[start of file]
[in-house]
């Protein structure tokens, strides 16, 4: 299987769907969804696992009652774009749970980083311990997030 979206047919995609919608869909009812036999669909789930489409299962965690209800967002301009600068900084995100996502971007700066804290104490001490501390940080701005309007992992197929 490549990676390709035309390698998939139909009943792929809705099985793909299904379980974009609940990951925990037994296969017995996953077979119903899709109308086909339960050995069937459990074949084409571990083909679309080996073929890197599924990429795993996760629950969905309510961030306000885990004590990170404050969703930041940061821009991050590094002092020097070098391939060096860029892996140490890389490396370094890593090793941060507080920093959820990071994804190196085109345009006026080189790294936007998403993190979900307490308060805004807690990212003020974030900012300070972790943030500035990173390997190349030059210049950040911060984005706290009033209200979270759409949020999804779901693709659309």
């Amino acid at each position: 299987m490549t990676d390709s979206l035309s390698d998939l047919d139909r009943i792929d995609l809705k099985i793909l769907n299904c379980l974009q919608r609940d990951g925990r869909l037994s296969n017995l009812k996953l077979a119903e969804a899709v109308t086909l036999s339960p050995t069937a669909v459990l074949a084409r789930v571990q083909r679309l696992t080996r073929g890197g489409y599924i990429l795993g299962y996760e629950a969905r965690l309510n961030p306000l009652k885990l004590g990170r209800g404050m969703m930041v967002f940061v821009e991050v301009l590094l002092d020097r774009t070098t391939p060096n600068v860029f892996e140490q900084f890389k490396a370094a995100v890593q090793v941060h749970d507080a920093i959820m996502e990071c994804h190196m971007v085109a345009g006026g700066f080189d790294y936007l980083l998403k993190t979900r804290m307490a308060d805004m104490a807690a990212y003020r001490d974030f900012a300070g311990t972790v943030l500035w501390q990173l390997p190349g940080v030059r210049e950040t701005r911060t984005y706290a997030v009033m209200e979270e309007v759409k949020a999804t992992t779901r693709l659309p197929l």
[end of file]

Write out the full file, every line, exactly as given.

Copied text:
[in-house]
């Protein structure tokens, strides 16, 4: 299987769907969804696992009652774009749970980083311990997030 979206047919995609919608869909009812036999669909789930489409299962965690209800967002301009600068900084995100996502971007700066804290104490001490501390940080701005309007992992197929 490549990676390709035309390698998939139909009943792929809705099985793909299904379980974009609940990951925990037994296969017995996953077979119903899709109308086909339960050995069937459990074949084409571990083909679309080996073929890197599924990429795993996760629950969905309510961030306000885990004590990170404050969703930041940061821009991050590094002092020097070098391939060096860029892996140490890389490396370094890593090793941060507080920093959820990071994804190196085109345009006026080189790294936007998403993190979900307490308060805004807690990212003020974030900012300070972790943030500035990173390997190349030059210049950040911060984005706290009033209200979270759409949020999804779901693709659309």
């Amino acid at each position: 299987m490549t990676d390709s979206l035309s390698d998939l047919d139909r009943i792929d995609l809705k099985i793909l769907n299904c379980l974009q919608r609940d990951g925990r869909l037994s296969n017995l009812k996953l077979a119903e969804a899709v109308t086909l036999s339960p050995t069937a669909v459990l074949a084409r789930v571990q083909r679309l696992t080996r073929g890197g489409y599924i990429l795993g299962y996760e629950a969905r965690l309510n961030p306000l009652k885990l004590g990170r209800g404050m969703m930041v967002f940061v821009e991050v301009l590094l002092d020097r774009t070098t391939p060096n600068v860029f892996e140490q900084f890389k490396a370094a995100v890593q090793v941060h749970d507080a920093i959820m996502e990071c994804h190196m971007v085109a345009g006026g700066f080189d790294y936007l980083l998403k993190t979900r804290m307490a308060d805004m104490a807690a990212y003020r001490d974030f900012a300070g311990t972790v943030l500035w501390q990173l390997p190349g940080v030059r210049e950040t701005r911060t984005y706290a997030v009033m209200e979270e309007v759409k949020a999804t992992t779901r693709l659309p197929l």